Episiotomy is an incision in the perineum avoiding the perineal body which is a major supporting structure of the pelvis; they cut the perineum at an angle into the softer areas of the perineum. Even after a normal uncomplicated vaginal birth there are a high proportion of women that will be left with scar tissue postpartum.

Research is emerging suggesting there is a good possibility that this scar tissue, even with a normal vaginal birth and without other interventions, is a significant factor of prolapsing later on in life.

Over time the scar tissue becomes less flexible, along with other factors that affect the tissue elasticity for example, prolonged sitting, obesity, menopause, hormones, trauma, surgery, further pregnancies and inactivity are all elements that affect function and elasticity to our perineum, pelvic floor, pelvis and hip movements.

Scar tissue will also increase tension within the structures of the pelvic floor and in between the pelvic organs and can cause; dragging, pulling, bulging and a sensation of heaviness within the pelvis.

This scaring is common at the rim of the vagina where it meet the perineum. We can see now how scaring here will can affect other internal pelvic structures, this reduced inter-structural flexibility and increased tension within the tissue will alter tissue loading, reduce tissue hydration and oxygenation, and in turn decrease pelvic floor function and movement. It is the lowest part of our core and I really feel we haven’t been giving this area the attention it really deserve, nor have we focussed enough on how important it is for both men and women to improve our quality of life and our daily activities and even our sporting performance.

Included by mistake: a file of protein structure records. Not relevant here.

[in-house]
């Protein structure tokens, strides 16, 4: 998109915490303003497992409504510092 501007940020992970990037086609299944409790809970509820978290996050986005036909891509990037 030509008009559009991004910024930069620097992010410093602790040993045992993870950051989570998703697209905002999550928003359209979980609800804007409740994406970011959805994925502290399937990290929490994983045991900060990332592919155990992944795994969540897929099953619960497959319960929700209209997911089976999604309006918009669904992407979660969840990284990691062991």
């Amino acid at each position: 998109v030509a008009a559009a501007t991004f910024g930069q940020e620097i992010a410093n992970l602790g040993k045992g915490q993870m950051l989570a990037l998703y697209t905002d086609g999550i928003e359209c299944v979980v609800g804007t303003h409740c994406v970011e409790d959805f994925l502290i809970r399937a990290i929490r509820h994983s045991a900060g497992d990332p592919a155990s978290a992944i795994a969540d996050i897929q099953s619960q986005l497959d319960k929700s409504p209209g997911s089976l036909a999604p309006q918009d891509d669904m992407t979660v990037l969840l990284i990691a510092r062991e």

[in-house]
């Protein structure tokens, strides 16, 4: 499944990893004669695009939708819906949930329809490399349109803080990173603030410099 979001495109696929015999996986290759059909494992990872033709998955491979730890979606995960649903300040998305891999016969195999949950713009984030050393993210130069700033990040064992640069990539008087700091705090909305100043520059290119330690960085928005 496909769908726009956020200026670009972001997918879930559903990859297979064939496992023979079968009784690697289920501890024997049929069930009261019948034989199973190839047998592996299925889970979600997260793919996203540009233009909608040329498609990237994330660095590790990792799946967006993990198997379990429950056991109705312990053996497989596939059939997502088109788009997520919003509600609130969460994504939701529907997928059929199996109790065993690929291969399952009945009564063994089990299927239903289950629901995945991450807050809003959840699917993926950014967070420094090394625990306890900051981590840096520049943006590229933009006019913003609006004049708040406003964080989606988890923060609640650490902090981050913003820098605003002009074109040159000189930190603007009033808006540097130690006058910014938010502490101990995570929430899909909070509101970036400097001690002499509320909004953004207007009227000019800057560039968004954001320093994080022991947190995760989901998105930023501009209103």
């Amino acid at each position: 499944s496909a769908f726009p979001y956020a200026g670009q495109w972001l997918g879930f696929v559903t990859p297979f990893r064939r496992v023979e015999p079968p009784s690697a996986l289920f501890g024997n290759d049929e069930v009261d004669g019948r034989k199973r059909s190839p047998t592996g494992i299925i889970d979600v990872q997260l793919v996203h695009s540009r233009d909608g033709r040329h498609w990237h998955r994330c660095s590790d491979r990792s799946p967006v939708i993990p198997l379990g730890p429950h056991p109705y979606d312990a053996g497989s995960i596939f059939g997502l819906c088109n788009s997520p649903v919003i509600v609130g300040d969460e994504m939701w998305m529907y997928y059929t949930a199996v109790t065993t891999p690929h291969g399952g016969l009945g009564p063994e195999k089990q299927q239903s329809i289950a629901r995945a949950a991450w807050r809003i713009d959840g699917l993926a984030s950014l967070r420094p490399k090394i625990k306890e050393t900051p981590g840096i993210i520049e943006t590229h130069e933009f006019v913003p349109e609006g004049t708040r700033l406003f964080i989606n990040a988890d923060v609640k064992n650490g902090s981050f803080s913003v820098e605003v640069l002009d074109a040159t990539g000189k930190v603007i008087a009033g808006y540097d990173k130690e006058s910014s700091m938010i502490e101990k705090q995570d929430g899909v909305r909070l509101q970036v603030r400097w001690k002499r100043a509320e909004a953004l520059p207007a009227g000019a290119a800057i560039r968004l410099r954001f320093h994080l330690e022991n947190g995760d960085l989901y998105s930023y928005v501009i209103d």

reduce the tension within the vagina walls

Our pelvis and the structures within rely on a healthy three dimensional flexibly interaction and optimal position to function. Perineal and vaginal massaging will help reduce the tension within the vagina walls and perineum, this will help to release the pull of the organs, and the tissue will realign and move more freely.

Massaging both externally and internally to release myofascial tension and scar tissue can have immediate and profound results. Having a tool that you can use in between treatments with you physio, or with guidance from your midwife, or to add to your own wellness routines is empowering. Massaging will help increase pelvic flexibility, function and movement and also release tension to other structure around the hips, sacrum and lower back that are all connected. When you think about how many muscles interact with the pelvis it mast so much sense to look after it more.

After childbirth always discus with your doctor before you return to perineal massage, you need to make sure you have healed complete down there. And you also have to work at a pace that suits you, be gentle on yourself; everyone has an individual birthing experience. Anything that you are unsure of must be checked with your midwife, doctor or health visitor first and make sure your perineum has healed first.